5. Do you support banning any types of AI powered technologies?

I support banning lethal autonomous systems and digital dehumanization in order to prevent the creation of fatal AI systems. The Campaign to Stop Killer Robots has been championing protections against potentially fatal uses of AI without making the leap to creating sentient systems that could pose existential risks. 

The focus is on addressing existing and emerging AI harms that have demonstrated dangers, such as AI systems falsely classifying individuals, robots used for policing, and self-driving cars with faulty tracking systems, rather than solely prioritizing hypothetical existential risk.

6. You’ve been in the documentary Coded Bias, the face of the Olay Decode the Bias ad campaign, from those experiences what role do you see media having when it comes to conversations around artificial intelligence? 

Unsurprisingly, these campaigns go a lot further than any of my research papers. My involvement in the documentary "Coded Bias" and being the face of the Olay Decode the Bias ad campaign have allowed me to bring attention to important issues related to AI to millions of people. Leveraging these platforms has helped create a more informed public discourse on AI and its implications for society. 

With the Olay campaign for example, I was brought on as a creative partner and collaborator. The campaign initially focused on the idea of inclusion and collecting face photos to improve Olay's Skin Advisor system. Eventually, I became the face of Olay's # DecodeTheBias campaign in 2021 with complete control over its messaging to increase the number of women in STEM and raise awareness about algorithmic bias. The campaign aimed to create just, responsible, and inclusive consumer AI products. Olay committed to taking actions based on the campaign's recommendations, including the Consented Data Promise to use only data collected with explicit user agreement. This ultimately led to changes in how models and spokespeople were portrayed, with no post-production blemish-reducing techniques used.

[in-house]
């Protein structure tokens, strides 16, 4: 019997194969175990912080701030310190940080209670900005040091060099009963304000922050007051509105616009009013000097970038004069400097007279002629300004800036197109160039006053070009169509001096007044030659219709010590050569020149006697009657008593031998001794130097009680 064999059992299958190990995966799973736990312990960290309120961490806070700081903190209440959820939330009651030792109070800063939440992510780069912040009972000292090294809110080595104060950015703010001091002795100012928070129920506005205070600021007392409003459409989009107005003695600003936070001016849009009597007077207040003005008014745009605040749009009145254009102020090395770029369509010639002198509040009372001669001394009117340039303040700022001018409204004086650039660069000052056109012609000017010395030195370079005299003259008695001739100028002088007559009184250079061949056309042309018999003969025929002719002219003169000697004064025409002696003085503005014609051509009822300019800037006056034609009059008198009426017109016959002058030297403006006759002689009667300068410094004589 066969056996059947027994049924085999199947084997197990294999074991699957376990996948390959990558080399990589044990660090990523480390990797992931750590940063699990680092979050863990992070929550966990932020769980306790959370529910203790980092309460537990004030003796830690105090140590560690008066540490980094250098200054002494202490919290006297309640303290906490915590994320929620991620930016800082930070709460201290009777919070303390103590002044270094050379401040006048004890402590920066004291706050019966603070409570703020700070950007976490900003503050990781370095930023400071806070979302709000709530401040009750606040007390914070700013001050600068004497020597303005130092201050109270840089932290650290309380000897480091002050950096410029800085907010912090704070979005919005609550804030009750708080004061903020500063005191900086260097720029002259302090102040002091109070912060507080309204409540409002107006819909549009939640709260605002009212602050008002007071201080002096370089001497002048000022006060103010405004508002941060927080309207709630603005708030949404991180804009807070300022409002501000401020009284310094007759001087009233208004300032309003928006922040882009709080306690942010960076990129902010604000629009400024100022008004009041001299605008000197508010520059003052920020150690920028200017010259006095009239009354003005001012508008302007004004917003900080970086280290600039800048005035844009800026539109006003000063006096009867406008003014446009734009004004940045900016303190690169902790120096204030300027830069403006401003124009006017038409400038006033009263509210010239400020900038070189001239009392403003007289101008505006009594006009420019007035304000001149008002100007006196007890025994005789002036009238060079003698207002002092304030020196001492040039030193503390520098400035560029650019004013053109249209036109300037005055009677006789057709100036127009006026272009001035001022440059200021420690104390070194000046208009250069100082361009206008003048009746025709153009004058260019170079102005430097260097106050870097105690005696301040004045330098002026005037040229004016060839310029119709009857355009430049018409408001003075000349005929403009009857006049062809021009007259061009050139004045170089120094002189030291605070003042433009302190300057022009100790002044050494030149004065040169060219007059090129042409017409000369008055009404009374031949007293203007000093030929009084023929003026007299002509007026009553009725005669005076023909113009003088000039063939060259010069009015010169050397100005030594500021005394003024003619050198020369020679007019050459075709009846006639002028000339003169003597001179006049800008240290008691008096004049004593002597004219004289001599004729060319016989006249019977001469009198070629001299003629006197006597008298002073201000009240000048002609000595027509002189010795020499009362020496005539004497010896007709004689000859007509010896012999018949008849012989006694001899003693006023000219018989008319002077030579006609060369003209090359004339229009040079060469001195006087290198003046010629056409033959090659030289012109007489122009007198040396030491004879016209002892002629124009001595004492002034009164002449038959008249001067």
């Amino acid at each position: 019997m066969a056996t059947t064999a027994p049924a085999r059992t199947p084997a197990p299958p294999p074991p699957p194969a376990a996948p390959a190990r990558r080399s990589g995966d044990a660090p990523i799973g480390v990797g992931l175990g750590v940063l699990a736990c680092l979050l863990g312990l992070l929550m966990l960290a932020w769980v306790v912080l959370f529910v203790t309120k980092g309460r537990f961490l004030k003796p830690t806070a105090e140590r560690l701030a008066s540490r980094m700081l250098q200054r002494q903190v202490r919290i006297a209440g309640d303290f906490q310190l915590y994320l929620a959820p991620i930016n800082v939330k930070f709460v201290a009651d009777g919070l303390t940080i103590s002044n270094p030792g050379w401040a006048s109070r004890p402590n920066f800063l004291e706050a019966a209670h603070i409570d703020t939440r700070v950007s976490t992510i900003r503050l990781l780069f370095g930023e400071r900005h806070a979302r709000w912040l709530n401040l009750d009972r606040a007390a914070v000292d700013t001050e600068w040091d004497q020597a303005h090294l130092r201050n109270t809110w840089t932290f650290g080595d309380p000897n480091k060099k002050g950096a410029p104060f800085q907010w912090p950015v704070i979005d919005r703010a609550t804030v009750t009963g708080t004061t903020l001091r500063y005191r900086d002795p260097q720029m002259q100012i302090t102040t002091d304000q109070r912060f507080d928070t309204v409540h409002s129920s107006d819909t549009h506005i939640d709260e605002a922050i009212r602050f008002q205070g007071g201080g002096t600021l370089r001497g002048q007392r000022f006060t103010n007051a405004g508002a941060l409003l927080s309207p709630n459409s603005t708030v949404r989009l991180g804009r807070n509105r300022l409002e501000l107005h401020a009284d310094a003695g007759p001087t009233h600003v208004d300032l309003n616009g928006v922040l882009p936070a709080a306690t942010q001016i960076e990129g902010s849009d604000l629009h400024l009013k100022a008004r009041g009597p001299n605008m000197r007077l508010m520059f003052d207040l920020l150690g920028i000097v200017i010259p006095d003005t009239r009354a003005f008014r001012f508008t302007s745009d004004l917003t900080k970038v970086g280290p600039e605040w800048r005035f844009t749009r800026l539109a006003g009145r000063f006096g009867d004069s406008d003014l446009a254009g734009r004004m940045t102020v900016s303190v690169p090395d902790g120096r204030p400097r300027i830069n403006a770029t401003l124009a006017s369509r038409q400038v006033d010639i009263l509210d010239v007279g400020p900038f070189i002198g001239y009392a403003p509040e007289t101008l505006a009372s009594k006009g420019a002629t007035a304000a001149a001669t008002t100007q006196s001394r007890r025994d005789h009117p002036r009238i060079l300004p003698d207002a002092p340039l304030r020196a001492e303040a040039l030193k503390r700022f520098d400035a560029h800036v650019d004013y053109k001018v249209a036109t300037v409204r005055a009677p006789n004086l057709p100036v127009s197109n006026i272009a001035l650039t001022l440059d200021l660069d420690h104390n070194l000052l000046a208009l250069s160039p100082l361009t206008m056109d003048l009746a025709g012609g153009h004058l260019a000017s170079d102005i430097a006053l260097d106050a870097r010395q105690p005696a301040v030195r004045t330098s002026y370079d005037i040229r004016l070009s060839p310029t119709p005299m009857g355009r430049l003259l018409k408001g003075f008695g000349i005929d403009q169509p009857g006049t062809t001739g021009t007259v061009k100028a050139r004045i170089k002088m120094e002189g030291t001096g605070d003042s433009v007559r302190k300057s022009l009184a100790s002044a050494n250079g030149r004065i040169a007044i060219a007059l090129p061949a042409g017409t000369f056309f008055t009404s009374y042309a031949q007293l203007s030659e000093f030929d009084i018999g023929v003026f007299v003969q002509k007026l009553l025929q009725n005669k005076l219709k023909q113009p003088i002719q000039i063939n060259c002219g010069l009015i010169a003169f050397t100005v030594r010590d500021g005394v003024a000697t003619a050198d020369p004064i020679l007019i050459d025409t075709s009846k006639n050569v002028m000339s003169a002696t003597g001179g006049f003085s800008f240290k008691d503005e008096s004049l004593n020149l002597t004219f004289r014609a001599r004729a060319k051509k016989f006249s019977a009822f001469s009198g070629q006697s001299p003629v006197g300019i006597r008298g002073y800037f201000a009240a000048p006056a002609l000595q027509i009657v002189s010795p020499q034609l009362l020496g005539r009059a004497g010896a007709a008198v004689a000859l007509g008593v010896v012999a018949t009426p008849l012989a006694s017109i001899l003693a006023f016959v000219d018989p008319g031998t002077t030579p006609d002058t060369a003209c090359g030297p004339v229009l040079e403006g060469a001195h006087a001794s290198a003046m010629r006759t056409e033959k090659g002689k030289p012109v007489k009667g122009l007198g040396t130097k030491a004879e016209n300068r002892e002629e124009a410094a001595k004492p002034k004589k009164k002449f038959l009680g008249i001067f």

7. You describe yourself as a poet of code, what does that mean and how does that inform your approach to artificial intelligence?

In doing my Gender Shades research, the results for AI systems being used by IBM, for Microsoft, and then later on for Amazon showed that these systems work better on men's faces versus women's faces as well as lighter faces versus dark faces.  When we did an intersectional analysis, we saw that it didn't work as well on the faces of dark skinned women like me. After observing that data, I wanted to move from performance metrics to performance arts to actually humanize what it means to see those types of labels. That’s what led to my poem “AI, Ain’t I a  Woman.” At first, I thought it would be an explainer video like I've done with other projects. When I was talking to a friend, they asked me to describe what it felt like. After my response, he said “that sounds like a poem”.

As a poet of code, I use words, performance, video, and technical research to highlight the contradictions between the promises made about technology, such as artificial intelligence advancing humanity, and the reality of how technology can oppress rather than liberate. This approach to art and technology allows me to convey complex ideas and implications in a visceral and creative manner.